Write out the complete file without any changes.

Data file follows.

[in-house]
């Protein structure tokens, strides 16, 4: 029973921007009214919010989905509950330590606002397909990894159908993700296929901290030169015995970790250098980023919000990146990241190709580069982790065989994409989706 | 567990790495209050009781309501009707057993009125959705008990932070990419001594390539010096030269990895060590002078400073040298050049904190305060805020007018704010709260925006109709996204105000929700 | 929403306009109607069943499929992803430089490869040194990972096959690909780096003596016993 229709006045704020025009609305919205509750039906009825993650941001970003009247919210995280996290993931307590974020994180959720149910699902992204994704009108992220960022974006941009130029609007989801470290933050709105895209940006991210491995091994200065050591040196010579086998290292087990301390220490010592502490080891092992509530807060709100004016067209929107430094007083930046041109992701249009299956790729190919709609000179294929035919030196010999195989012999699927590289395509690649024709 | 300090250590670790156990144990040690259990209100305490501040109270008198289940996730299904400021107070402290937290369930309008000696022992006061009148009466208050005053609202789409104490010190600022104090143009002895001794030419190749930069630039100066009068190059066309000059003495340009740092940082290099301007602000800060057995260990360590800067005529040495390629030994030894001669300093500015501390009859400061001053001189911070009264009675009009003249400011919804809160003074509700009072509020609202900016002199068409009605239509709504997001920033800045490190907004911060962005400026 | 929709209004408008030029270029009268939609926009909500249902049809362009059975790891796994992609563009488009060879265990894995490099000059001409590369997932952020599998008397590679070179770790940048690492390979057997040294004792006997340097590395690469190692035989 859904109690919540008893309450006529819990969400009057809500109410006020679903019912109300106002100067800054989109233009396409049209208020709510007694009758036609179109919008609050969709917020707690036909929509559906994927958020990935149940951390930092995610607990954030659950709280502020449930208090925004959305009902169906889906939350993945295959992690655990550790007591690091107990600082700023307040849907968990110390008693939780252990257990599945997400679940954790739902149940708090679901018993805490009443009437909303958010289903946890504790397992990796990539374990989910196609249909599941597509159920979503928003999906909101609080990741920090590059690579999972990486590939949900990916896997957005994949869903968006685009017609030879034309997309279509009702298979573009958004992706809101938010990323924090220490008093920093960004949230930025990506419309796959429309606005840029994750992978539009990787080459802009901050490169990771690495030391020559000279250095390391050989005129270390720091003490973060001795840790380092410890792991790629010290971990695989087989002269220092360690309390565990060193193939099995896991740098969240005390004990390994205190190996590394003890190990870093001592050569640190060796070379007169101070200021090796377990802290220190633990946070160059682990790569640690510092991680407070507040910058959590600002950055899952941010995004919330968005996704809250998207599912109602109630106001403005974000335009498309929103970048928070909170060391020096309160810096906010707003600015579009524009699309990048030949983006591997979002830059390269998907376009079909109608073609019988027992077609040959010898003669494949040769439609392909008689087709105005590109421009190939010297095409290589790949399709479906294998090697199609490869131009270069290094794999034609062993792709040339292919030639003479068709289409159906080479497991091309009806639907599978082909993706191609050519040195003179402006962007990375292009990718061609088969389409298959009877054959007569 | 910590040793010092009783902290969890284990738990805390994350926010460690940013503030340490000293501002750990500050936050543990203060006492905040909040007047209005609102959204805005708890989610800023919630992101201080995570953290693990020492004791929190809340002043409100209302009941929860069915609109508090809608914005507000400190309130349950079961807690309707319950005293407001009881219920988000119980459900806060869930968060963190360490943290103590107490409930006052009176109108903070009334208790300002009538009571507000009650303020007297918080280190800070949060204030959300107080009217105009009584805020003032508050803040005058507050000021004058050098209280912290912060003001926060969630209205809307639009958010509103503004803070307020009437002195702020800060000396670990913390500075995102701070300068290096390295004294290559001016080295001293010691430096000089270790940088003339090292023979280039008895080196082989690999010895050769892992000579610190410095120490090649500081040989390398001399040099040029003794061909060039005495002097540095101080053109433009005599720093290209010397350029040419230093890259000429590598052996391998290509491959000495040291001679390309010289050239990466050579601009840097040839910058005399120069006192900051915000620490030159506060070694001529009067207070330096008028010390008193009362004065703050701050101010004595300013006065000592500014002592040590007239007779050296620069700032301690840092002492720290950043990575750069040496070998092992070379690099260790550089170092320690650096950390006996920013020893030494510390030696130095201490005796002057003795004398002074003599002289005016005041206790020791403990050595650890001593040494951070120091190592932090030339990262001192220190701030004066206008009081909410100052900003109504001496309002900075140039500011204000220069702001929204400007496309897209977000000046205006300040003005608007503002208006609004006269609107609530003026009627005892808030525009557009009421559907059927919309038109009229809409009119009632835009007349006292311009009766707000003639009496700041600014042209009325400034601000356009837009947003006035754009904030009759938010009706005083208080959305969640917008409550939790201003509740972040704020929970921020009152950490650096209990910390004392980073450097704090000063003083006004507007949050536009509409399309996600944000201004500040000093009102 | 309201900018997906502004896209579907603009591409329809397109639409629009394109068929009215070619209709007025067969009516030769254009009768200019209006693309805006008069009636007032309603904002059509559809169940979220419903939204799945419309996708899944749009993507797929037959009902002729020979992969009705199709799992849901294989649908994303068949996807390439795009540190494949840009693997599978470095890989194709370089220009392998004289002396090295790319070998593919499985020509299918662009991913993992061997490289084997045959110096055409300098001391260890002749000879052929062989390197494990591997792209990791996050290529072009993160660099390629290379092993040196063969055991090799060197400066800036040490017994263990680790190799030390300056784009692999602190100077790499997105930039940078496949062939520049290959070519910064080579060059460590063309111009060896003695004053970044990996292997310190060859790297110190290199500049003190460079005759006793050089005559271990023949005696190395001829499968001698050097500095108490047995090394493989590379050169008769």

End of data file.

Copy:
[in-house]
């Protein structure tokens, strides 16, 4: 029973921007009214919010989905509950330590606002397909990894159908993700296929901290030169015995970790250098980023919000990146990241190709580069982790065989994409989706 | 567990790495209050009781309501009707057993009125959705008990932070990419001594390539010096030269990895060590002078400073040298050049904190305060805020007018704010709260925006109709996204105000929700 | 929403306009109607069943499929992803430089490869040194990972096959690909780096003596016993 229709006045704020025009609305919205509750039906009825993650941001970003009247919210995280996290993931307590974020994180959720149910699902992204994704009108992220960022974006941009130029609007989801470290933050709105895209940006991210491995091994200065050591040196010579086998290292087990301390220490010592502490080891092992509530807060709100004016067209929107430094007083930046041109992701249009299956790729190919709609000179294929035919030196010999195989012999699927590289395509690649024709 | 300090250590670790156990144990040690259990209100305490501040109270008198289940996730299904400021107070402290937290369930309008000696022992006061009148009466208050005053609202789409104490010190600022104090143009002895001794030419190749930069630039100066009068190059066309000059003495340009740092940082290099301007602000800060057995260990360590800067005529040495390629030994030894001669300093500015501390009859400061001053001189911070009264009675009009003249400011919804809160003074509700009072509020609202900016002199068409009605239509709504997001920033800045490190907004911060962005400026 | 929709209004408008030029270029009268939609926009909500249902049809362009059975790891796994992609563009488009060879265990894995490099000059001409590369997932952020599998008397590679070179770790940048690492390979057997040294004792006997340097590395690469190692035989 859904109690919540008893309450006529819990969400009057809500109410006020679903019912109300106002100067800054989109233009396409049209208020709510007694009758036609179109919008609050969709917020707690036909929509559906994927958020990935149940951390930092995610607990954030659950709280502020449930208090925004959305009902169906889906939350993945295959992690655990550790007591690091107990600082700023307040849907968990110390008693939780252990257990599945997400679940954790739902149940708090679901018993805490009443009437909303958010289903946890504790397992990796990539374990989910196609249909599941597509159920979503928003999906909101609080990741920090590059690579999972990486590939949900990916896997957005994949869903968006685009017609030879034309997309279509009702298979573009958004992706809101938010990323924090220490008093920093960004949230930025990506419309796959429309606005840029994750992978539009990787080459802009901050490169990771690495030391020559000279250095390391050989005129270390720091003490973060001795840790380092410890792991790629010290971990695989087989002269220092360690309390565990060193193939099995896991740098969240005390004990390994205190190996590394003890190990870093001592050569640190060796070379007169101070200021090796377990802290220190633990946070160059682990790569640690510092991680407070507040910058959590600002950055899952941010995004919330968005996704809250998207599912109602109630106001403005974000335009498309929103970048928070909170060391020096309160810096906010707003600015579009524009699309990048030949983006591997979002830059390269998907376009079909109608073609019988027992077609040959010898003669494949040769439609392909008689087709105005590109421009190939010297095409290589790949399709479906294998090697199609490869131009270069290094794999034609062993792709040339292919030639003479068709289409159906080479497991091309009806639907599978082909993706191609050519040195003179402006962007990375292009990718061609088969389409298959009877054959007569 | 910590040793010092009783902290969890284990738990805390994350926010460690940013503030340490000293501002750990500050936050543990203060006492905040909040007047209005609102959204805005708890989610800023919630992101201080995570953290693990020492004791929190809340002043409100209302009941929860069915609109508090809608914005507000400190309130349950079961807690309707319950005293407001009881219920988000119980459900806060869930968060963190360490943290103590107490409930006052009176109108903070009334208790300002009538009571507000009650303020007297918080280190800070949060204030959300107080009217105009009584805020003032508050803040005058507050000021004058050098209280912290912060003001926060969630209205809307639009958010509103503004803070307020009437002195702020800060000396670990913390500075995102701070300068290096390295004294290559001016080295001293010691430096000089270790940088003339090292023979280039008895080196082989690999010895050769892992000579610190410095120490090649500081040989390398001399040099040029003794061909060039005495002097540095101080053109433009005599720093290209010397350029040419230093890259000429590598052996391998290509491959000495040291001679390309010289050239990466050579601009840097040839910058005399120069006192900051915000620490030159506060070694001529009067207070330096008028010390008193009362004065703050701050101010004595300013006065000592500014002592040590007239007779050296620069700032301690840092002492720290950043990575750069040496070998092992070379690099260790550089170092320690650096950390006996920013020893030494510390030696130095201490005796002057003795004398002074003599002289005016005041206790020791403990050595650890001593040494951070120091190592932090030339990262001192220190701030004066206008009081909410100052900003109504001496309002900075140039500011204000220069702001929204400007496309897209977000000046205006300040003005608007503002208006609004006269609107609530003026009627005892808030525009557009009421559907059927919309038109009229809409009119009632835009007349006292311009009766707000003639009496700041600014042209009325400034601000356009837009947003006035754009904030009759938010009706005083208080959305969640917008409550939790201003509740972040704020929970921020009152950490650096209990910390004392980073450097704090000063003083006004507007949050536009509409399309996600944000201004500040000093009102 | 309201900018997906502004896209579907603009591409329809397109639409629009394109068929009215070619209709007025067969009516030769254009009768200019209006693309805006008069009636007032309603904002059509559809169940979220419903939204799945419309996708899944749009993507797929037959009902002729020979992969009705199709799992849901294989649908994303068949996807390439795009540190494949840009693997599978470095890989194709370089220009392998004289002396090295790319070998593919499985020509299918662009991913993992061997490289084997045959110096055409300098001391260890002749000879052929062989390197494990591997792209990791996050290529072009993160660099390629290379092993040196063969055991090799060197400066800036040490017994263990680790190799030390300056784009692999602190100077790499997105930039940078496949062939520049290959070519910064080579060059460590063309111009060896003695004053970044990996292997310190060859790297110190290199500049003190460079005759006793050089005559271990023949005696190395001829499968001698050097500095108490047995090394493989590379050169008769």